Michael’s success doesn’t end just with him. His wife and family are also affected. In another visit, Michael’s wife told the Family Advocacy Survey about her experiences with PDG:
“I think PDG is a great organization that helps the family members, especially when you have problems communicating to your loved ones and you’re having a hard time, you can use them for guidance. Michael feels more confident. PDG has helped with keeping him on balance and they helped him find a job. He likes his new job and PDG helps me by being more people and support in his life. Having a job has helped with his nightmares too. It’s good to know you can always turn to PDG for strength, and if it wasn’t for PDG, I would be lost.”
Michael’s success is ongoing and will involve other challenges, but it’s clear to see that support and hard work have positively impacted his life. At the end of his most recent visit with his vocational specialist, the specialist asked him if he needed anything else before she left.
Michael shrugged and said with a big smile, “maybe a million dollars.”
Job Coach for a Job Coach
Ola and I began working together in 2015. Ola had previously been diagnosed with bipolar disorder and struggled with debilitating depressive symptoms. These symptoms had prevented her from maintaining employment; in fact, her last job deteriorated over several months as Ola fell into depression and refused to leave her house.
When we began, Ola said she wanted a position in job coaching and community outreach. Ola was worried, though, about her ability to stay committed to a company. So we focused our time not just on applications and lead development, but on finding the right fit. It was important that Ola look for a company and position that not only provided the right atmosphere for her, but afforded her opportunities to change and grow that would keep Ola motivated long term. Ola and I also worked on increasing community job development and improving Ola’s interview skills.
As Ola felt more comfortable and confident in her PDG support and in herself, she attended and did well in several interviews. It wasn’t long before the job offers came in. Ola and I carefully reviewed her options and Ola chose to work for a smaller company that paid less in order for her to feel comfortable with new duties, and more heard by her supervisor. Ola chose not to disclose and opted for part time hours.
We got to work right away – I helped Ola off-site to develop coping skills in order to prevent the ever-possible depressive episodes. Ola and I also addressed concerns she had about her new duties.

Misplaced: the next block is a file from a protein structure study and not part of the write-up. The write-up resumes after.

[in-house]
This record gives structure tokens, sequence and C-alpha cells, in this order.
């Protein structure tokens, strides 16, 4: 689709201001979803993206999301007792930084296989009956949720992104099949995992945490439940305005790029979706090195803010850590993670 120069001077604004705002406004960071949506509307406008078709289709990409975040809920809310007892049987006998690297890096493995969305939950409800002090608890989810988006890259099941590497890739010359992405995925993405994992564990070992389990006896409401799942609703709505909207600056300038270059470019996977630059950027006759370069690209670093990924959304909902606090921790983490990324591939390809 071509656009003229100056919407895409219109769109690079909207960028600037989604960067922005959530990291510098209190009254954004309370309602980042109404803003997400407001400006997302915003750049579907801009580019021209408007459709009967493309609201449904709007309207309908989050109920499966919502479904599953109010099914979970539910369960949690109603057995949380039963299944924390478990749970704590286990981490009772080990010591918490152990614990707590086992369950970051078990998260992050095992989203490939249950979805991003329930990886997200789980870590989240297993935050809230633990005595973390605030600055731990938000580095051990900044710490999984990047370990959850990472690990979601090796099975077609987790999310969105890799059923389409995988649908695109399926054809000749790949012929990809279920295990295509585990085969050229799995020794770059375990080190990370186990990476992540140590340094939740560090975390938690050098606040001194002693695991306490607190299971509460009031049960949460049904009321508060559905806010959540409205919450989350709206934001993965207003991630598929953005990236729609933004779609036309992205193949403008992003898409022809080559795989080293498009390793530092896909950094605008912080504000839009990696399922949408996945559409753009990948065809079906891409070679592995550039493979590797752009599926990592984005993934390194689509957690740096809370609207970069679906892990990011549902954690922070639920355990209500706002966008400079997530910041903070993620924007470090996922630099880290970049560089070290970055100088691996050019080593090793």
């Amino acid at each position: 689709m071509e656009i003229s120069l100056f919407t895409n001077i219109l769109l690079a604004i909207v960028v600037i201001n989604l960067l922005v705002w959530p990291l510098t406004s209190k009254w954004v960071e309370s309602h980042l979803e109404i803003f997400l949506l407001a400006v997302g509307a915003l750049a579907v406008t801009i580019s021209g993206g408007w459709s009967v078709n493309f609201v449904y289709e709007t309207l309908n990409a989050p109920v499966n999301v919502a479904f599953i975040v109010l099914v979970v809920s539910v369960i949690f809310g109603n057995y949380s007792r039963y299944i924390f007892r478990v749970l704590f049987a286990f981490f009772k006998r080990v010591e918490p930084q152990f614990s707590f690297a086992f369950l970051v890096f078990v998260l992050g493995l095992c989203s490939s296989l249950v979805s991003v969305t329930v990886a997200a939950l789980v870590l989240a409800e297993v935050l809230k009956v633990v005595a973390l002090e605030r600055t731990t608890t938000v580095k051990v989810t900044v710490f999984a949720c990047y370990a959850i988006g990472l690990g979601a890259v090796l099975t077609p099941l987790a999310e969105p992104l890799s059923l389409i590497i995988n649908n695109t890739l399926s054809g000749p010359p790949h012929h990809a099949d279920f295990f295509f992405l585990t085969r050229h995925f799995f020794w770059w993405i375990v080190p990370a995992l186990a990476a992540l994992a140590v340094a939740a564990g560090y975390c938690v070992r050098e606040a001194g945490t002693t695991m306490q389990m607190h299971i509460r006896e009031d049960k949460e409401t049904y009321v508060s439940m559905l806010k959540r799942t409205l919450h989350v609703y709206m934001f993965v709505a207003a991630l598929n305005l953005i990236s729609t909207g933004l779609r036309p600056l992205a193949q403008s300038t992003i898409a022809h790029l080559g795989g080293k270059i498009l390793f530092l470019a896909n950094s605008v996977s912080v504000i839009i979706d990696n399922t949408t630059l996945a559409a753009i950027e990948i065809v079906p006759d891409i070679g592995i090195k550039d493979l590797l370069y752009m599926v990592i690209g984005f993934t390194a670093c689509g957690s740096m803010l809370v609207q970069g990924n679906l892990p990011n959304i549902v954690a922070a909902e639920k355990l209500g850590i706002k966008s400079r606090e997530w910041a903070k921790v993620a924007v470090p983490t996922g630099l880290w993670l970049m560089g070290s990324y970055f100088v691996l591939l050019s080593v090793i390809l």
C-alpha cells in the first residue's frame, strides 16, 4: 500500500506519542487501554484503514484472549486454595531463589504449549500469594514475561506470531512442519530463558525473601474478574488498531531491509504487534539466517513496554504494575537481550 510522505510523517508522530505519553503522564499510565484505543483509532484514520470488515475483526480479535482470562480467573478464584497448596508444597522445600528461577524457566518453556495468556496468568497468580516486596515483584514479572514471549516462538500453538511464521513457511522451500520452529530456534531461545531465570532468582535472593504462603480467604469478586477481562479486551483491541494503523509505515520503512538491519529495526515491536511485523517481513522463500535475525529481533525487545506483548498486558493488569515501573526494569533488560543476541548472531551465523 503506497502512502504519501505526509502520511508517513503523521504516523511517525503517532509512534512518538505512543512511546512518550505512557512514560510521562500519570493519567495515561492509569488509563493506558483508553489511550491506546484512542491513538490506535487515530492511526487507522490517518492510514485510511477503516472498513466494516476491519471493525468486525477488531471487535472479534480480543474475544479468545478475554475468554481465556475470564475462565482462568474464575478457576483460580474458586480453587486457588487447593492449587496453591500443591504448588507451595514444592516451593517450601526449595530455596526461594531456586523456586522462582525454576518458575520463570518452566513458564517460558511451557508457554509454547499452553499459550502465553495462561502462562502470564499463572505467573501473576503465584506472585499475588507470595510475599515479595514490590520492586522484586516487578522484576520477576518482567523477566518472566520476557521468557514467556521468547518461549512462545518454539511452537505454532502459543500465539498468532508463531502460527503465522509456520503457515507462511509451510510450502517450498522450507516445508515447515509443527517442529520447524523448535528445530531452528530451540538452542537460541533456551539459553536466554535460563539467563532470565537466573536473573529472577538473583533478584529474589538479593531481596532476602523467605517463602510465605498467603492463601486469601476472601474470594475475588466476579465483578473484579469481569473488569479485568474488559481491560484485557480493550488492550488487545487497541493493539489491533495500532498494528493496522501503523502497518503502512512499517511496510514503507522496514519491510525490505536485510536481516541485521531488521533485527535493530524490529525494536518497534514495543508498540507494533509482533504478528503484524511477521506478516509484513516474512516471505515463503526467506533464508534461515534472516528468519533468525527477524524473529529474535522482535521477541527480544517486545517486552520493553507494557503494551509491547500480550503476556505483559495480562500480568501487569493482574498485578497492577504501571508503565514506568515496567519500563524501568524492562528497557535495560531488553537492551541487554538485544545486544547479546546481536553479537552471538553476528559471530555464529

Through her hard work and consistent support from her mental health team, Ola has now been working successfully for more than six months. Ola takes PRN medication and uses self-care and coping skills to effectively manage her depressive symptoms. Only a few months into her new position, Ola chose to disclose. Thanks in part to Ola’s flexible and accommodating supervisor, Ola has incrementally increased her hours to full time without triggering any major symptoms.
Life hasn’t quit throwing Ola more trials; recently Ola and her husband filed for divorce and Ola moved out of her home. Despite this upset that would rock the most stable of mental foundations, Ola has turned to her work as a distraction and committed herself to excelling despite this change. Ola reports loving her job and she has a plan for growth within the company. I coordinate regularly with her supervisor, who is also dedicated to helping Ola achieve her full potential. Despite Ola’s obstacles, she’s learned to manage her personal and professional life. Ola’s dedication and good attitude will help her continue to grow and succeed in the field she loves.
A Real Sweet Deal
After years of studying with area beekeepers, Lyle Bradford launched the Keep ‘em Buzzin Apiaries and Honey Bee Farm on his six-acre property located in La Plata, MD.
Soon, the Keep ‘em Buzzin Apiaries and Honey Bee Farm will sell a wide array of honey as well as bee and honey byproducts, including liquid, comb, and creamed honey; beeswax; beeswax candles; honey or beeswax soaps; aromatherapy products; pollen; and propolis. Customers will also be able to purchase beehives and beehive components, queen bees, packaged bees, and nucs (mini hives). Lyle Bradford states,
“I am committed to provide pure and natural honey and honey products to area consumers for a healthier and happier life.”
Future plans also call for an Adopt-a-Hive program that will allow interested individuals to have a hive in their home, but not have to worry about the weekly care associated with honey bees. Lyle will also offer pollination services for small to medium crops.
In addition to the tremendous amount of hard work and energy, Lyle has invested in this enterprise, the Southern Maryland Small Business Development Center, the MD Division of Rehabilitation Services, and the RISE Program all played integral parts in the planning and funding of this business.
Lyle’s honey products are available at the Waldorf Farmer’s Market every Saturday from 8 am to 1 pm, at the Charles Street Bakery in Waldorf, and from Lyle’s farm in La Plata. Want to visit? Contact Lyle through the company’s Facebook page.